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Businesses, nonprofits, educational institutions and other organizations are paying more attention to leadership than ever before. Leaders need to be informed on what their development initiative is designed to do and how its effectiveness will be determined. Kelly Hannum of the Center for Creative Leadership answers three key questions about leadership development evaluation.

First, What is evaluation and why is it important for leadership development? Evaluation is a process of collecting and synthesizing information in order to better understand the merit of an initiative. Evaluation helps people answer key questions, such as: Is the investment in leadership development worthwhile? What outcomes can be expected from leadership development? And how can leadership development efforts be sustained?

Second, So how does evaluation work? Leadership development evaluation varies depending upon the nature of the leadership development program and the organizational or community context. CCL recommends several evaluation practices. Some include:

  • Involving stakeholders in the process in order to appropriately consider multiple perspectives.
  • Designing the initiative and evaluation processes in conjunction with one another.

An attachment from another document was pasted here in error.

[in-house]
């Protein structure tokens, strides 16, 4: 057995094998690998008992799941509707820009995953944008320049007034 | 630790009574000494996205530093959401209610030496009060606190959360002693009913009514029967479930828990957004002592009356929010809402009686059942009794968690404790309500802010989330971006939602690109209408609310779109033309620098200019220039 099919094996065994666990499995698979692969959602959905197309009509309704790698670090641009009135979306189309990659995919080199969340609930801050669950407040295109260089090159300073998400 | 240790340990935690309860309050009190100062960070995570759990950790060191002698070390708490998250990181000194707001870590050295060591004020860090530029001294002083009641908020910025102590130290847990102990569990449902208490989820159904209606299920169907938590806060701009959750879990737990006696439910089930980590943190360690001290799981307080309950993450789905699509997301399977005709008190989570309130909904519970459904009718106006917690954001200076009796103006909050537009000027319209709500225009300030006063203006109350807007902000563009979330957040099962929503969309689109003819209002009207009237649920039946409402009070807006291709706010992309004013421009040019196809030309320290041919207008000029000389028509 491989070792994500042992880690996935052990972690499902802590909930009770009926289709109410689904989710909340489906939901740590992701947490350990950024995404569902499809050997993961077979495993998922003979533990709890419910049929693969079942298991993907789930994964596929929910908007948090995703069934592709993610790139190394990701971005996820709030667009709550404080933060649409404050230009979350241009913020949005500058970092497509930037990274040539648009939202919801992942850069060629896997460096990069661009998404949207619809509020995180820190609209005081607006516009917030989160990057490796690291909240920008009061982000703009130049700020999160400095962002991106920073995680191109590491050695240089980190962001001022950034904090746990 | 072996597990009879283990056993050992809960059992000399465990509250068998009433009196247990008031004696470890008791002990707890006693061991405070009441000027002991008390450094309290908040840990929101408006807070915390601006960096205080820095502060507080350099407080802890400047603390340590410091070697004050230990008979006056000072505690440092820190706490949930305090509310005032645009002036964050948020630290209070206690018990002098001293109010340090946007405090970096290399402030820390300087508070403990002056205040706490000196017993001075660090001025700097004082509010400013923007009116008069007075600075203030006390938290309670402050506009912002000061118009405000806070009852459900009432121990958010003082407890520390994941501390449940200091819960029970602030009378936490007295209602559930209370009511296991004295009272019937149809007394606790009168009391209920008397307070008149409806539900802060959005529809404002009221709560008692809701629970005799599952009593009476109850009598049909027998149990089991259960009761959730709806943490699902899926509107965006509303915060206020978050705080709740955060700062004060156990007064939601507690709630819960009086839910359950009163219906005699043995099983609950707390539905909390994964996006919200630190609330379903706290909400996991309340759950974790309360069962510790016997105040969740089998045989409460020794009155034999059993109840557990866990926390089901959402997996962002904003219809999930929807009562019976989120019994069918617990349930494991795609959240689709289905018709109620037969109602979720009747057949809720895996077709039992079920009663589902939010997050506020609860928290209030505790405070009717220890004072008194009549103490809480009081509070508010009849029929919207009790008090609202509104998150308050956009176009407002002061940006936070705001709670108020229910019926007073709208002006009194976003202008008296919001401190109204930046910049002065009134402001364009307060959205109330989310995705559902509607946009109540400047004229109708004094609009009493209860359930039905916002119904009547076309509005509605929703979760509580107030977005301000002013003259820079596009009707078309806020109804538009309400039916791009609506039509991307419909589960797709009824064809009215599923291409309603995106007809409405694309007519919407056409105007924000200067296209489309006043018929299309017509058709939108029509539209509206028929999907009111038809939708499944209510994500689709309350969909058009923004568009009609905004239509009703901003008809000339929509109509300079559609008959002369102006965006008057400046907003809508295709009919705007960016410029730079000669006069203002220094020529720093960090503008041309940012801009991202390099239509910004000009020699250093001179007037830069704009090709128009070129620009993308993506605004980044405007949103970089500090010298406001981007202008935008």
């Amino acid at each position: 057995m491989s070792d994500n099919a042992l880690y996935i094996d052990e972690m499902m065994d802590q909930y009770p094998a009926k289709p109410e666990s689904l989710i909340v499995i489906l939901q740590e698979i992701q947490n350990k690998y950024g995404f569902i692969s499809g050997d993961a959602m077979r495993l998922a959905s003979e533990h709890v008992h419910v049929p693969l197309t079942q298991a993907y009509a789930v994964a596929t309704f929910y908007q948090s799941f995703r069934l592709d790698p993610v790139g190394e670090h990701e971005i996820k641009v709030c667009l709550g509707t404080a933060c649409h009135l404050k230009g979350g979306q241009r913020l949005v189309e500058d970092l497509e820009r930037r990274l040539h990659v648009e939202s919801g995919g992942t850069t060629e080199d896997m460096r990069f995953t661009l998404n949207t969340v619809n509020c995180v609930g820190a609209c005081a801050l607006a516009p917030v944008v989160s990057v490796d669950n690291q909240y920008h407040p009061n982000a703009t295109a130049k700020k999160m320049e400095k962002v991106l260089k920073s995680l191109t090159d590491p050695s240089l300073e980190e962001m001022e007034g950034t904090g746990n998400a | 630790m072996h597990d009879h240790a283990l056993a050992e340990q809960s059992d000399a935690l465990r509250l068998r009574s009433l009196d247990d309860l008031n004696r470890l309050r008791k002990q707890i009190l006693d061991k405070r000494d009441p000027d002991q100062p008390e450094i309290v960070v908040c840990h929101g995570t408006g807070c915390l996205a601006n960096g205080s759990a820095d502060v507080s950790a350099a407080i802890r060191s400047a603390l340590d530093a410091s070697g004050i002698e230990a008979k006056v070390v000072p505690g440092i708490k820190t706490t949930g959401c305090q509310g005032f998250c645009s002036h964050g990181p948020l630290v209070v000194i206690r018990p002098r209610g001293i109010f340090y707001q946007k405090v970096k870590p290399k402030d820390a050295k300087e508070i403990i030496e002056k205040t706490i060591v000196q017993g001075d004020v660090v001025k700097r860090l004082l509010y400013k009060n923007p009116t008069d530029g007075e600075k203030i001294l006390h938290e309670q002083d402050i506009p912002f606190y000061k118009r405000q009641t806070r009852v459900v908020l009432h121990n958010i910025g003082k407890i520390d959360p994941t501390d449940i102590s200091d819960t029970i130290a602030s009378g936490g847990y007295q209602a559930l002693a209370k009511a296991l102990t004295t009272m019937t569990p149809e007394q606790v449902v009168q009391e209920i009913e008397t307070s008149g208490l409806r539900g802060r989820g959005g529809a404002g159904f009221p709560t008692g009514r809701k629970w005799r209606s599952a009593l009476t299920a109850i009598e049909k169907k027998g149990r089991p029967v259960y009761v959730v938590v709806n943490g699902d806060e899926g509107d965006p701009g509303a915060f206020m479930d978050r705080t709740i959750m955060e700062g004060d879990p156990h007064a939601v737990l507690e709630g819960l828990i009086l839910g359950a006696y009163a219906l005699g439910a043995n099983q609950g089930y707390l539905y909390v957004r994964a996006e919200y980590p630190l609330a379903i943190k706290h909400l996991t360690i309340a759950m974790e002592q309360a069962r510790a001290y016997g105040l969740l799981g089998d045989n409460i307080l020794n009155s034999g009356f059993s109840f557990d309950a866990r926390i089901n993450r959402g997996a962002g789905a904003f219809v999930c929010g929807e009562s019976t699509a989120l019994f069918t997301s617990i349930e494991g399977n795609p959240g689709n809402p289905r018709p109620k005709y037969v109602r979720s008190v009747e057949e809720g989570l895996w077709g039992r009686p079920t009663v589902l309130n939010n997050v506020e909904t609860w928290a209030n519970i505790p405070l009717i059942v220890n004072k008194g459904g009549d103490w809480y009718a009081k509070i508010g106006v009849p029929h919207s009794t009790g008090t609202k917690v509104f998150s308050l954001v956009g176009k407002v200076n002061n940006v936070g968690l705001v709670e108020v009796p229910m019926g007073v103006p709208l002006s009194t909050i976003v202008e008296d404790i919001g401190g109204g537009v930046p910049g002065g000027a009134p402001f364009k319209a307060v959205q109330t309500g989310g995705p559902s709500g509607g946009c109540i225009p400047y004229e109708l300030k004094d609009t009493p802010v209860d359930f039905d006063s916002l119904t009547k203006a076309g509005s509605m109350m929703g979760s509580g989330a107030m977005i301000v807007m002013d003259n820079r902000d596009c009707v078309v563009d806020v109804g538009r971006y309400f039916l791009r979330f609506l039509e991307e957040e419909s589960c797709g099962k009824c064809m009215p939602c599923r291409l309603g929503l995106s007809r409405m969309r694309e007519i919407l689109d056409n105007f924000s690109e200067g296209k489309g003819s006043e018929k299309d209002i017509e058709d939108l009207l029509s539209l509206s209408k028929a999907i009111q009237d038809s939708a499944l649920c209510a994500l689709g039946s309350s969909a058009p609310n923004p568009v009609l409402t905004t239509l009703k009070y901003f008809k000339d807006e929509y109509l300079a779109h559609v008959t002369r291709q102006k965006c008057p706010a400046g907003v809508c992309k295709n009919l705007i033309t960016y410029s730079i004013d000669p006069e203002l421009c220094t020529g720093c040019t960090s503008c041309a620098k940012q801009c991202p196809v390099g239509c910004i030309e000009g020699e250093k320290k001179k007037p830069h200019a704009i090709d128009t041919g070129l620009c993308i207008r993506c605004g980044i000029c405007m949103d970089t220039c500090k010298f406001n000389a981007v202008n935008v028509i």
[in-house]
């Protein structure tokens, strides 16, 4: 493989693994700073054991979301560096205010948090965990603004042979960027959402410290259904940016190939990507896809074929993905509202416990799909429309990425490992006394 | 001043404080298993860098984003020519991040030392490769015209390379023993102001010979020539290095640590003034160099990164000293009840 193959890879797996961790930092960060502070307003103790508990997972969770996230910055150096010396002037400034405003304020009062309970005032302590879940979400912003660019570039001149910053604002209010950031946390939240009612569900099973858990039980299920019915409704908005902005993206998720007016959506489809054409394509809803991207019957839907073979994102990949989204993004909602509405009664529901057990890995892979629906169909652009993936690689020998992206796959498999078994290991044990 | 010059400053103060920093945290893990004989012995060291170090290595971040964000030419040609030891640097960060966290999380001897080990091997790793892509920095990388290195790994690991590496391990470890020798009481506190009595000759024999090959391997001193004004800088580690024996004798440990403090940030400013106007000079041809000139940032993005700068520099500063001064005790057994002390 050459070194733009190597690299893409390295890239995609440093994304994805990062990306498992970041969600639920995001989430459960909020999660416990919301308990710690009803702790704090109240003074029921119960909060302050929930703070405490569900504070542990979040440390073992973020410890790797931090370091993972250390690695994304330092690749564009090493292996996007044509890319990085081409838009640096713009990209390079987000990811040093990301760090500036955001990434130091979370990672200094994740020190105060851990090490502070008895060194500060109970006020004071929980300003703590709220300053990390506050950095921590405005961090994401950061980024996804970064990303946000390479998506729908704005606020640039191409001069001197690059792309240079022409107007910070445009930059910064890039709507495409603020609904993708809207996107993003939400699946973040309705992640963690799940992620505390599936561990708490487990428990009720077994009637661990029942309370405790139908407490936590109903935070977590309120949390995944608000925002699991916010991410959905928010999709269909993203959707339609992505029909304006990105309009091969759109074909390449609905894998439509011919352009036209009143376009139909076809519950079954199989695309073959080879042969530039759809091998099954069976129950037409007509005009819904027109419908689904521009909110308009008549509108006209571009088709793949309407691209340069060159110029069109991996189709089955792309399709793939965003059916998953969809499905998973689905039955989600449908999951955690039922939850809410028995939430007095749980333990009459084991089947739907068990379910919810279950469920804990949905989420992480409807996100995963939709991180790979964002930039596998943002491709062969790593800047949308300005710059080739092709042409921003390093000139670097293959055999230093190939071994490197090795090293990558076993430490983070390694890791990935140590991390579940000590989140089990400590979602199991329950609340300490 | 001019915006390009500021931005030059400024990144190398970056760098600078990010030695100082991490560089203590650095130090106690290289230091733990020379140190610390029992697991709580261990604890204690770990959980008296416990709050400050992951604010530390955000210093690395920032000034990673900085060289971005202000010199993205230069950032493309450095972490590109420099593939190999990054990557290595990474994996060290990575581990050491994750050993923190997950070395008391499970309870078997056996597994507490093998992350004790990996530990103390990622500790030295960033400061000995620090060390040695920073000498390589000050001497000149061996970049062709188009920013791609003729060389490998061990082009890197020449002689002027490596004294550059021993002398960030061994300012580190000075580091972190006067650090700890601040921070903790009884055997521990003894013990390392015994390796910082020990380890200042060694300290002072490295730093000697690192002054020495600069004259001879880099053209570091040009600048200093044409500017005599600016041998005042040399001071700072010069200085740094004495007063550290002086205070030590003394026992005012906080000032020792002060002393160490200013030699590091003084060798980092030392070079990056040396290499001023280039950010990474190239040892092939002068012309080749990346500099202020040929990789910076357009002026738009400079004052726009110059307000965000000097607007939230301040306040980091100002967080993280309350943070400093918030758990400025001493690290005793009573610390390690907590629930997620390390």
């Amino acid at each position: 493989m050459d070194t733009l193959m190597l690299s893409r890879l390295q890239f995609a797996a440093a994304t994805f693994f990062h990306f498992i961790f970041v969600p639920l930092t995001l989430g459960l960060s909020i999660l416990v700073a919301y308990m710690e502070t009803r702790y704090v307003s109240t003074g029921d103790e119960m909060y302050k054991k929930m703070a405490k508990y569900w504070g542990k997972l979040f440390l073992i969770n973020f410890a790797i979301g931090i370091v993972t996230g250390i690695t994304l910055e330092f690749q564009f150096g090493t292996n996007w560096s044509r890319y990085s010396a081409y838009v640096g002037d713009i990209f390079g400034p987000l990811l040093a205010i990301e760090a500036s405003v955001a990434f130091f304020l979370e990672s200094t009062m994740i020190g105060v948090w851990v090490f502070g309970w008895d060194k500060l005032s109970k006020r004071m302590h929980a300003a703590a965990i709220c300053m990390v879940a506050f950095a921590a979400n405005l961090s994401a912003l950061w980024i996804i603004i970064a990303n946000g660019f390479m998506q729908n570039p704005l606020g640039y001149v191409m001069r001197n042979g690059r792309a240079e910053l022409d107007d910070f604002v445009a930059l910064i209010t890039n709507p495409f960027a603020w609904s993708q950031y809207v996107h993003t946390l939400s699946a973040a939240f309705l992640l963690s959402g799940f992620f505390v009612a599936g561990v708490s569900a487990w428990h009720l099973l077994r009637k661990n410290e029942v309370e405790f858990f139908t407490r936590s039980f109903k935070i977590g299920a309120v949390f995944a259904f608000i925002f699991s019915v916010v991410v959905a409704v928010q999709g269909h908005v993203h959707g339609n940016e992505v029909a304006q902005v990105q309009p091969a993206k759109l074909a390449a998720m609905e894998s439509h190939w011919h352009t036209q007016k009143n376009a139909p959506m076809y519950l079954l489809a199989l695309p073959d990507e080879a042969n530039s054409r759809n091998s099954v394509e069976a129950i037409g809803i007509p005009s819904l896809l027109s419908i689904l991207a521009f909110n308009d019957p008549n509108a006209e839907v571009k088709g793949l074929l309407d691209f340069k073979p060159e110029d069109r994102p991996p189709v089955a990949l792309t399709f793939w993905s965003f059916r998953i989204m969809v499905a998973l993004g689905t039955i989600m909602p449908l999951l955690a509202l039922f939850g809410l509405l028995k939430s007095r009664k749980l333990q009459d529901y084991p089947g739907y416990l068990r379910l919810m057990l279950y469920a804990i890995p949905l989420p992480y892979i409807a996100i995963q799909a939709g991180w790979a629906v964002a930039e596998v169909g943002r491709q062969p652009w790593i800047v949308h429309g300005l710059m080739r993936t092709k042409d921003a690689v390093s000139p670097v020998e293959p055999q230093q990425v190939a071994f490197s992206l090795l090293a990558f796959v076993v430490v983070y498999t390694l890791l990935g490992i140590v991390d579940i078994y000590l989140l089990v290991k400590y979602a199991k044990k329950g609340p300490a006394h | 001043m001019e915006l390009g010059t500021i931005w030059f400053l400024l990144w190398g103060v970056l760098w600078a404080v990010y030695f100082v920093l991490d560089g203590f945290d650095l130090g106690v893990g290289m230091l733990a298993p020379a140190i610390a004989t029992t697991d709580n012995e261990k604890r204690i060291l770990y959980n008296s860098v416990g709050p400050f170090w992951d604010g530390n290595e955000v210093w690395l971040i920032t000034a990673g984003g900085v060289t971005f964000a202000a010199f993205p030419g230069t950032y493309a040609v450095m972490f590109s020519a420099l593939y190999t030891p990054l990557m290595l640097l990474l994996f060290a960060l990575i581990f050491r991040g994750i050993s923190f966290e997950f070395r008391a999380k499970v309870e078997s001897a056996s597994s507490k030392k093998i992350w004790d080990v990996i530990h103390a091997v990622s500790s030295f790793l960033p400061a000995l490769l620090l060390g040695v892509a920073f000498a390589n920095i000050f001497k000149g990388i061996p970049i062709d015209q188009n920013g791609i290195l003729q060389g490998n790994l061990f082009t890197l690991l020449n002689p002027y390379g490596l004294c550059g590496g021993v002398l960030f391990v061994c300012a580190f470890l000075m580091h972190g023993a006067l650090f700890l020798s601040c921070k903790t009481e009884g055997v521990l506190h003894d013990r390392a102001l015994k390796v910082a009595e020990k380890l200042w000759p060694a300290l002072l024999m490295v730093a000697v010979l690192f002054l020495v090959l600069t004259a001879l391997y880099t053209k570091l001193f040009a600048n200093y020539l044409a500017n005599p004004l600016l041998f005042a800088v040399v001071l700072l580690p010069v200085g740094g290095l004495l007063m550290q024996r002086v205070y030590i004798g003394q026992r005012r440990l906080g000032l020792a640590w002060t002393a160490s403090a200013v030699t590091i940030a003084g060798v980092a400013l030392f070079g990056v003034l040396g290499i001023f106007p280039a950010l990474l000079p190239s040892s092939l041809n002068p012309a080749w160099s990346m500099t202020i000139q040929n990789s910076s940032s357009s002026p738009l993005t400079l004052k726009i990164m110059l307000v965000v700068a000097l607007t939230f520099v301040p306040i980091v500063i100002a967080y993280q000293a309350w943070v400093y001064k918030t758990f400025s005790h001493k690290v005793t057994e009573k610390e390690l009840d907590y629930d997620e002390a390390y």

• Discussing the evaluation’s purpose and how its information will be used.
  • And a final method of evaluation – using multiple measures to gather information about outcomes.

Third, What kind of impact can be expected from leadership development? Expected outcomes will vary depending on the goals and design of the leadership development initiative. Evaluators look for change and then ask, “What is the impact of these changes?” Change can be evaluated in one or more of the following areas:

  • Regarding individuals, evaluators look for changes in knowledge, skills, values, beliefs, identities, attitudes, behaviors and capacities.
  • Within groups and teams, there may be changes in workgroup climate, collaboration, productivity and so on.
  • In organizations, changes may occur in decision-making, leadership pipelines, shared vision, alignment of activities and strategy, and key business indicators.
  • And looking at communities, evaluators search for changes in leaders who are in decision-making positions, social networks, partnerships and alliances among organizations, and in other aspects of the community.

Evaluation is a key component of leadership development in today’s workplace. Your work will continue to be more effective if you evaluate it as you go.

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